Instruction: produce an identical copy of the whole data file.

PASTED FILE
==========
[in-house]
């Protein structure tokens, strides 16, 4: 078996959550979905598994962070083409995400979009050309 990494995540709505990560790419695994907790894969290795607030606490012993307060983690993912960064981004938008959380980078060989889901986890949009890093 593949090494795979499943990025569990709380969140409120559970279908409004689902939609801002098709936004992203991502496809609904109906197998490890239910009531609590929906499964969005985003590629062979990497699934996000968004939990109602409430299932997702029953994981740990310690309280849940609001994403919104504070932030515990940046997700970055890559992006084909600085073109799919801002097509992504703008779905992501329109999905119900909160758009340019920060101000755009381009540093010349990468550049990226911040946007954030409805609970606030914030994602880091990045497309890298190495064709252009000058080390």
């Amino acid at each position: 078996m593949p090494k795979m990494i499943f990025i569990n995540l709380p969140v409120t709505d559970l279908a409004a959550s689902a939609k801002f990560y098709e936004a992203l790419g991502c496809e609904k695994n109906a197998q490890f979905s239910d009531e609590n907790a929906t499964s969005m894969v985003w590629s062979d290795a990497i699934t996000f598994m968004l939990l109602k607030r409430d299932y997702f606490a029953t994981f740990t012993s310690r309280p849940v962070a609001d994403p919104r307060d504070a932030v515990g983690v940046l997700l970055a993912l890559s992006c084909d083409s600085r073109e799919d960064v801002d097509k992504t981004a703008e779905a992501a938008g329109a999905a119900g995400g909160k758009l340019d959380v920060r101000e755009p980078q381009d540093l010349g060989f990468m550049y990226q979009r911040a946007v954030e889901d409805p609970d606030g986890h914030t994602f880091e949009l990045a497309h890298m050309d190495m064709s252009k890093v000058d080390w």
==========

[in-house]
């Protein structure tokens, strides 16, 4: 078996959550979905598994962070083409995400979009050309 990494995540709505990560790419695994907790894969290795607030606490012993307060983690993912960064981004938008959380980078060989889901986890949009890093 593949090494795979499943990025569990709380969140409120559970279908409004689902939609801002098709936004992203991502496809609904109906197998490890239910009531609590929906499964969005985003590629062979990497699934996000968004939990109602409430299932997702029953994981740990310690309280849940609001994403919104504070932030515990940046997700970055890559992006084909600085073109799919801002097509992504703008779905992501329109999905119900909160758009340019920060101000755009381009540093010349990468550049990226911040946007954030409805609970606030914030994602880091990045497309890298190495064709252009000058080390």
């Amino acid at each position: 078996m593949p090494k795979m990494i499943f990025i569990n995540l709380p969140v409120t709505d559970l279908a409004a959550s689902a939609k801002f990560y098709e936004a992203l790419g991502c496809e609904k695994n109906a197998q490890f979905s239910d009531e609590n907790a929906t499964s969005m894969v985003w590629s062979d290795a990497i699934t996000f598994m968004l939990l109602k607030r409430d299932y997702f606490a029953t994981f740990t012993s310690r309280p849940v962070a609001d994403p919104r307060d504070a932030v515990g983690v940046l997700l970055a993912l890559s992006c084909d083409s600085r073109e799919d960064v801002d097509k992504t981004a703008e779905a992501a938008g329109a999905a119900g995400g909160k758009l340019d959380v920060r101000e755009p980078q381009d540093l010349g060989f990468m550049y990226q979009r911040a946007v954030e889901d409805p609970d606030g986890h914030t994602f880091e949009l990045a497309h890298m050309d190495m064709s252009k890093v000058d080390w």